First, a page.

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Justice News

Department of Justice
U.S. Attorney’s Office
Eastern District of Kentucky

Thursday, October 31, 2013

Winchester Man Convicted Of Distributing Heroin Resulting In Death

Defendant will receive a minimum of 20 years in prison

LEXINGTON, KY - A federal jury convicted a Winchester, KY., man today of distributing heroin that resulted in an overdose death.

The jury convicted 53 year-old Harold Wayne Salyers on Wednesday evening for distribution of heroin resulting in death, conspiracy to distribute heroin, possession with intent to distribute heroin and distribution of heroin. The jury returned the verdict after approximately three hours of deliberation following two days of trial.

According to testimony, in August of 2012, Salyers distributed heroin to an individual in Clark County who used the heroin, overdosed and died. Evidence at trial established that three individuals witnessed the victim ingest the heroin and that the day after the victim died, Salyers admitted to one of the witnesses, in a recorded conversation, that he distributed the heroin to the victim.

Experts from the Medical Examiner’s Office and the toxicologist testified that the victim’s death was caused by the toxic effects of heroin in the victim’s body.

Evidence further established that Salyers conspired with others to distribute heroin in Clark County from approximately August 2012 until June 2013.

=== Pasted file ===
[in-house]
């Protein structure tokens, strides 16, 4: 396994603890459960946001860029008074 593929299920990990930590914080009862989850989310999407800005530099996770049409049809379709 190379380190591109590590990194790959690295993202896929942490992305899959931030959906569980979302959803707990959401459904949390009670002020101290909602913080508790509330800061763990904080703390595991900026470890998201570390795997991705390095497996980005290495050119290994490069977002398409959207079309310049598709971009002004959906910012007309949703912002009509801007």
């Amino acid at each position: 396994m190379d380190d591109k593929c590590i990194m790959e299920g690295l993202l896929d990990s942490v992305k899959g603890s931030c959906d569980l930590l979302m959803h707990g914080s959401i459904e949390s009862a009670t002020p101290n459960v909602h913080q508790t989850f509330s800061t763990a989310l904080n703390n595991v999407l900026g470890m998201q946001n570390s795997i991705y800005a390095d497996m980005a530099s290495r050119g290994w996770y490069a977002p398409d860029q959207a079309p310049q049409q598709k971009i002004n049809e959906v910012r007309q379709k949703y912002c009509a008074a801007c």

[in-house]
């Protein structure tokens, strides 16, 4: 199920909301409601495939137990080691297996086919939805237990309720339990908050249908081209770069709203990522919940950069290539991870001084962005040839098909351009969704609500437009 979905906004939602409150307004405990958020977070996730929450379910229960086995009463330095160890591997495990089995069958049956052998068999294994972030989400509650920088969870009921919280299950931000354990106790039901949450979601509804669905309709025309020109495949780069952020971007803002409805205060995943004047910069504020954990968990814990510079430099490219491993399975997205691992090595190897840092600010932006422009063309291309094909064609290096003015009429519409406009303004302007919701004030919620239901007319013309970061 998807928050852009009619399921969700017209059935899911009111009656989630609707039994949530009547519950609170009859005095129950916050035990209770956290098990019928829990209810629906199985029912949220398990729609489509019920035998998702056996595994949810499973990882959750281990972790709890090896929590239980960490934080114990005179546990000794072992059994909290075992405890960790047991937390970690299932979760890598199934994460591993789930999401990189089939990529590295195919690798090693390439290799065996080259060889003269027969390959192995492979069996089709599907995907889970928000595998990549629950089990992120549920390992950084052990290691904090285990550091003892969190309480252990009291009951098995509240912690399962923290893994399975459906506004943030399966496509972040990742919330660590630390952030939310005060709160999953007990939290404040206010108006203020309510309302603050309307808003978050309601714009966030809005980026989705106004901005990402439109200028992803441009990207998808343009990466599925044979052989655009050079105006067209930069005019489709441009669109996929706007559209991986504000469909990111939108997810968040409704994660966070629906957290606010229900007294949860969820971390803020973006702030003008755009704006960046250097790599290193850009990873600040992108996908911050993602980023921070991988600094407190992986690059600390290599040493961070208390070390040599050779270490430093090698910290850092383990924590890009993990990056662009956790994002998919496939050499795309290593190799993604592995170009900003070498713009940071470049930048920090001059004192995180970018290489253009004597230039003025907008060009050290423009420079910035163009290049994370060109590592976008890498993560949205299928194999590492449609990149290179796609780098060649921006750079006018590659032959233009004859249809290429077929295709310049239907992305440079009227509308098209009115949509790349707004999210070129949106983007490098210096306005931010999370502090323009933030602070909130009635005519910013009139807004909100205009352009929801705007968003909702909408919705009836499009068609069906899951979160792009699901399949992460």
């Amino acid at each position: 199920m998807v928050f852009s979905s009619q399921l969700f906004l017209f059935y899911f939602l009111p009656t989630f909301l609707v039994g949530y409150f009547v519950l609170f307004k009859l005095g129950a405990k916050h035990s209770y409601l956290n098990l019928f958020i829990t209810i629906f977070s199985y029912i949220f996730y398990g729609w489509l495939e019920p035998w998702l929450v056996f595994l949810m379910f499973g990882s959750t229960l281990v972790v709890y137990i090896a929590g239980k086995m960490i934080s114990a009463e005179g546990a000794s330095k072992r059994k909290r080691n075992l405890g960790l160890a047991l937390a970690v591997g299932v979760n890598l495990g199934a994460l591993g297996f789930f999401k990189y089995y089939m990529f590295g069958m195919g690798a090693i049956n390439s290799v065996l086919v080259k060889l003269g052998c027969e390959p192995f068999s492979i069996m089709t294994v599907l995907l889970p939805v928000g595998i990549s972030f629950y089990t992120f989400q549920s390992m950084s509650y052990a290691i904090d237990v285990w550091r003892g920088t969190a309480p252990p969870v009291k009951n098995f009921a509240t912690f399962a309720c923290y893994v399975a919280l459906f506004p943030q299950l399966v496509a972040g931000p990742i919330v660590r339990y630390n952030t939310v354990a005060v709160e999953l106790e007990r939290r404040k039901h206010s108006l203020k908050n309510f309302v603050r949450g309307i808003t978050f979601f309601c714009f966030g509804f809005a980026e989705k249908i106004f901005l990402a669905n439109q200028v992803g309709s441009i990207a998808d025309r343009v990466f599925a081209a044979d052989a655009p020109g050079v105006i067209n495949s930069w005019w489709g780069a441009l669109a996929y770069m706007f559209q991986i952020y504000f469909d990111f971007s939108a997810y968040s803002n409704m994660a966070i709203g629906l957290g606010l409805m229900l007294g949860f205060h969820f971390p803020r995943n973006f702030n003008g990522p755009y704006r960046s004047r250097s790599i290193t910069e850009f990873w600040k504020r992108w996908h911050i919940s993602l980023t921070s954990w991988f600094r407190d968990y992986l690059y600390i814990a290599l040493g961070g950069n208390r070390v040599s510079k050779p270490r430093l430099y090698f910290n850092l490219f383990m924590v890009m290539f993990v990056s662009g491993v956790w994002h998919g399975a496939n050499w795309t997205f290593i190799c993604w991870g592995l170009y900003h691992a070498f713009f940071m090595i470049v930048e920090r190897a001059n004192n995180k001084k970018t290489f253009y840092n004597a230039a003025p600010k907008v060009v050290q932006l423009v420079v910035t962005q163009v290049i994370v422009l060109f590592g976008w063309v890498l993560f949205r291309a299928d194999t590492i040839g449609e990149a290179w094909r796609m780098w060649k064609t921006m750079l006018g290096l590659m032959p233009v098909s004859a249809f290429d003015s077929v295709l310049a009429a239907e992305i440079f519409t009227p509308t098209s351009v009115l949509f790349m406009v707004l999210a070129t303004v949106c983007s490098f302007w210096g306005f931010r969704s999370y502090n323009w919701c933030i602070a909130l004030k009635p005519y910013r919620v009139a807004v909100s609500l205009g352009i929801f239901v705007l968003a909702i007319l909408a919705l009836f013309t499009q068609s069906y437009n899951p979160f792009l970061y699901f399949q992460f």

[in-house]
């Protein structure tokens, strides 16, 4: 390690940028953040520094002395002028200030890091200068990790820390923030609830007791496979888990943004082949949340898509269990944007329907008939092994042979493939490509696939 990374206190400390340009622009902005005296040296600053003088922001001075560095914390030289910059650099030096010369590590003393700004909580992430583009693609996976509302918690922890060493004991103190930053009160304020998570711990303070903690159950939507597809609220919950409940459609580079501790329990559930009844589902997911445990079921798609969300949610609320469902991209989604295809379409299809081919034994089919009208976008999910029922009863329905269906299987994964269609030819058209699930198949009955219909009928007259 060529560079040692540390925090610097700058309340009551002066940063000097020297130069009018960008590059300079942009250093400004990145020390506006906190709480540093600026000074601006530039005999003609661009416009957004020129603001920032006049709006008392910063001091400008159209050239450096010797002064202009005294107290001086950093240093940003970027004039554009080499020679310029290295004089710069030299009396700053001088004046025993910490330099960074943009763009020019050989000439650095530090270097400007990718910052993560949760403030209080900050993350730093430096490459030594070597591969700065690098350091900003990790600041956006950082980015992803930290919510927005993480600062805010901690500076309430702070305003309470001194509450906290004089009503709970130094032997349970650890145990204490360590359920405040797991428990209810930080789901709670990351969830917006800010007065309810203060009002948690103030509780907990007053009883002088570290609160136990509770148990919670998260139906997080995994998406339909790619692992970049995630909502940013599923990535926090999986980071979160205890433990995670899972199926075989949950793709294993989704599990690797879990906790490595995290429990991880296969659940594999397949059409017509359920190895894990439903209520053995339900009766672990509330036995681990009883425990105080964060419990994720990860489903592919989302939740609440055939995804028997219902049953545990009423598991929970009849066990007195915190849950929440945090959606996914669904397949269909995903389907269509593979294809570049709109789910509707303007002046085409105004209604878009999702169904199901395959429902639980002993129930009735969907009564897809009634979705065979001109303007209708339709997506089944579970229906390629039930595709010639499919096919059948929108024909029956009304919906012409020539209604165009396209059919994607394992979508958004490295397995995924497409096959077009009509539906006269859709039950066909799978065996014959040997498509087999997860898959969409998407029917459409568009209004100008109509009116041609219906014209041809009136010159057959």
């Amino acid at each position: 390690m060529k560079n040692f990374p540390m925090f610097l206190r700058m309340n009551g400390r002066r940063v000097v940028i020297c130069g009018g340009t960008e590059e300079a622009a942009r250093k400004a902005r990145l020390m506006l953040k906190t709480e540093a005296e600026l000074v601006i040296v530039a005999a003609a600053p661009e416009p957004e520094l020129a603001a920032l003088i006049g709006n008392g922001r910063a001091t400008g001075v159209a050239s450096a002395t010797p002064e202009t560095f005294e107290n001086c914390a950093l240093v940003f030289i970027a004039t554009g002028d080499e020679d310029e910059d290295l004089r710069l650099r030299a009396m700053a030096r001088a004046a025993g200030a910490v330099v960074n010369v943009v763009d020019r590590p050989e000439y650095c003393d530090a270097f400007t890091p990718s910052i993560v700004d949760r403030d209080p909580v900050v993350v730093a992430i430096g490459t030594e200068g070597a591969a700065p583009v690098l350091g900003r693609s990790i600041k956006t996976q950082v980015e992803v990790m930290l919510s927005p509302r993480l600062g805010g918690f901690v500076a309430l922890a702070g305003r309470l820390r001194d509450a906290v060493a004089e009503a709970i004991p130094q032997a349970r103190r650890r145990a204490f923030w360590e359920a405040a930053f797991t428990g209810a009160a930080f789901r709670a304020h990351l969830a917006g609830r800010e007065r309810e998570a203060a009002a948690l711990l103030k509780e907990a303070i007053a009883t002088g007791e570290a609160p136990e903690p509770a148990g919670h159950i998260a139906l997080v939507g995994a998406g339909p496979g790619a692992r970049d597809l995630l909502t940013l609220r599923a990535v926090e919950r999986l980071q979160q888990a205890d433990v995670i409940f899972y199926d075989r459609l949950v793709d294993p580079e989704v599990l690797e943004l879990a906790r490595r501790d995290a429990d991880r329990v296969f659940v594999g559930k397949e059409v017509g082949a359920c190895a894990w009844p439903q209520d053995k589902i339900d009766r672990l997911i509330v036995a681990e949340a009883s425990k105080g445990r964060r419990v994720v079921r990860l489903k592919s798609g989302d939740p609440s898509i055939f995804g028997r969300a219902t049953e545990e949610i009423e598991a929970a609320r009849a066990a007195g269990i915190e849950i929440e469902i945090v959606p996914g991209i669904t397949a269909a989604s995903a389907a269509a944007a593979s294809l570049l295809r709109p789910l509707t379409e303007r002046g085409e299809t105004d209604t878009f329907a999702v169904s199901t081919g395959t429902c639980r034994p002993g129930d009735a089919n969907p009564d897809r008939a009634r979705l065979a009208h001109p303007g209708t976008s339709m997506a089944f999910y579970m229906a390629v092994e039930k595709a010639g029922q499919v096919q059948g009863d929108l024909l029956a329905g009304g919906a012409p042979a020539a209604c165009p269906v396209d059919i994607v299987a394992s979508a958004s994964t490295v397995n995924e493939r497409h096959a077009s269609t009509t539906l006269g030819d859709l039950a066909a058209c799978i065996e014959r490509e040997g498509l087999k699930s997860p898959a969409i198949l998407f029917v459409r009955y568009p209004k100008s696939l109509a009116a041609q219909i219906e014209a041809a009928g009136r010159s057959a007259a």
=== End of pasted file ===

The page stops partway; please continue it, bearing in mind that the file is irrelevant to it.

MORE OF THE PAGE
Kerry B. Harvey, U.S. Attorney for the Eastern District of Kentucky; Robert L. Corso, Special Agent in Charge, Drug Enforcement Administration; and Kevin Palmer, Chief, Winchester Police Department, jointly made the announcement today.

The investigation was conducted by the DEA and the Winchester Police Department. The U.S. attorney’s office is represented by Assistant U.S. Attorney Todd Bradbury.

Salyers’ sentence is scheduled for January. The distribution of heroin resulting in death offense carries a minimum of 20 years in prison and maximum of life. He faces a maximum of 20 years on the other heroin charges. However, any sentence following a conviction would be imposed after the Court considers the U.S. Sentencing Guidelines and the federal statutes.

Updated November 25, 2015